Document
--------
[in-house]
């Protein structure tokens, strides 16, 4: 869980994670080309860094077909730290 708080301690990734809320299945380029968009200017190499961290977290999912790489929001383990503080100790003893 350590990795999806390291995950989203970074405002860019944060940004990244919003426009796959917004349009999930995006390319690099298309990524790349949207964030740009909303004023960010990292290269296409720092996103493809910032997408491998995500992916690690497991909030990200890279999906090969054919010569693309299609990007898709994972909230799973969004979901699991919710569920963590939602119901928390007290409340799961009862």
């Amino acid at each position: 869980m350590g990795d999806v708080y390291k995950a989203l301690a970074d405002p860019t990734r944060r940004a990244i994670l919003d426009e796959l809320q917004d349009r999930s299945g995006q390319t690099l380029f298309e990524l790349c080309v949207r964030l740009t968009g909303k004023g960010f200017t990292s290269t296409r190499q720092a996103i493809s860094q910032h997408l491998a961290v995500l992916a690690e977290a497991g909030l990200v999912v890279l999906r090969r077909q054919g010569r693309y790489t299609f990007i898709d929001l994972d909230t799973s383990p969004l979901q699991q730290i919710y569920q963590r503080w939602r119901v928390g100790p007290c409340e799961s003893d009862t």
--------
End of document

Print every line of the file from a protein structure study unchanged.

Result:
[in-house]
């Protein structure tokens, strides 16, 4: 869980994670080309860094077909730290 708080301690990734809320299945380029968009200017190499961290977290999912790489929001383990503080100790003893 350590990795999806390291995950989203970074405002860019944060940004990244919003426009796959917004349009999930995006390319690099298309990524790349949207964030740009909303004023960010990292290269296409720092996103493809910032997408491998995500992916690690497991909030990200890279999906090969054919010569693309299609990007898709994972909230799973969004979901699991919710569920963590939602119901928390007290409340799961009862």
């Amino acid at each position: 869980m350590g990795d999806v708080y390291k995950a989203l301690a970074d405002p860019t990734r944060r940004a990244i994670l919003d426009e796959l809320q917004d349009r999930s299945g995006q390319t690099l380029f298309e990524l790349c080309v949207r964030l740009t968009g909303k004023g960010f200017t990292s290269t296409r190499q720092a996103i493809s860094q910032h997408l491998a961290v995500l992916a690690e977290a497991g909030l990200v999912v890279l999906r090969r077909q054919g010569r693309y790489t299609f990007i898709d929001l994972d909230t799973s383990p969004l979901q699991q730290i919710y569920q963590r503080w939602r119901v928390g100790p007290c409340e799961s003893d009862t």